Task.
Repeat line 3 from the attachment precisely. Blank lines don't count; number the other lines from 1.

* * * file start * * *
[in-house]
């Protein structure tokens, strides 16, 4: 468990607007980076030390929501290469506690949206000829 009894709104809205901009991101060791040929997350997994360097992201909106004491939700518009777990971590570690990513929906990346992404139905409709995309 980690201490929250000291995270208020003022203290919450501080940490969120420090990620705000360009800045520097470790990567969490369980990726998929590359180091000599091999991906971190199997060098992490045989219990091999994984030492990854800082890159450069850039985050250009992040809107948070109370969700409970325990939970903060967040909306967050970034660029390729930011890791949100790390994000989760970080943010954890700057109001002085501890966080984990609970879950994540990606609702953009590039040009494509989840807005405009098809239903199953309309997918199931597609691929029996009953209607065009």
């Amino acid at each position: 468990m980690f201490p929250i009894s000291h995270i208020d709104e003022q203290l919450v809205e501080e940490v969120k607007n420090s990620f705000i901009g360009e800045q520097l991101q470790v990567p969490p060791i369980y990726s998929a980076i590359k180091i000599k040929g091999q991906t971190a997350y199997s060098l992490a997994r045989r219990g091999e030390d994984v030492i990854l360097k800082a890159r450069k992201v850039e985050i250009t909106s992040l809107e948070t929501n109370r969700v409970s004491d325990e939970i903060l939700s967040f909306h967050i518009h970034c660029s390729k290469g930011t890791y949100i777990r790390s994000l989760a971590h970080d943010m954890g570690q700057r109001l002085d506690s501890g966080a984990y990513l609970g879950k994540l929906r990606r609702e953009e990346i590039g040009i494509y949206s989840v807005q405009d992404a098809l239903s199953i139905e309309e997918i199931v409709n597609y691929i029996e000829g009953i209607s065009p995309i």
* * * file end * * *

């Amino acid at each position: 468990m980690f201490p929250i009894s000291h995270i208020d709104e003022q203290l919450v809205e501080e940490v969120k607007n420090s990620f705000i901009g360009e800045q520097l991101q470790v990567p969490p060791i369980y990726s998929a980076i590359k180091i000599k040929g091999q991906t971190a997350y199997s060098l992490a997994r045989r219990g091999e030390d994984v030492i990854l360097k800082a890159r450069k992201v850039e985050i250009t909106s992040l809107e948070t929501n109370r969700v409970s004491d325990e939970i903060l939700s967040f909306h967050i518009h970034c660029s390729k290469g930011t890791y949100i777990r790390s994000l989760a971590h970080d943010m954890g570690q700057r109001l002085d506690s501890g966080a984990y990513l609970g879950k994540l929906r990606r609702e953009e990346i590039g040009i494509y949206s989840v807005q405009d992404a098809l239903s199953i139905e309309e997918i199931v409709n597609y691929i029996e000829g009953i209607s065009p995309i």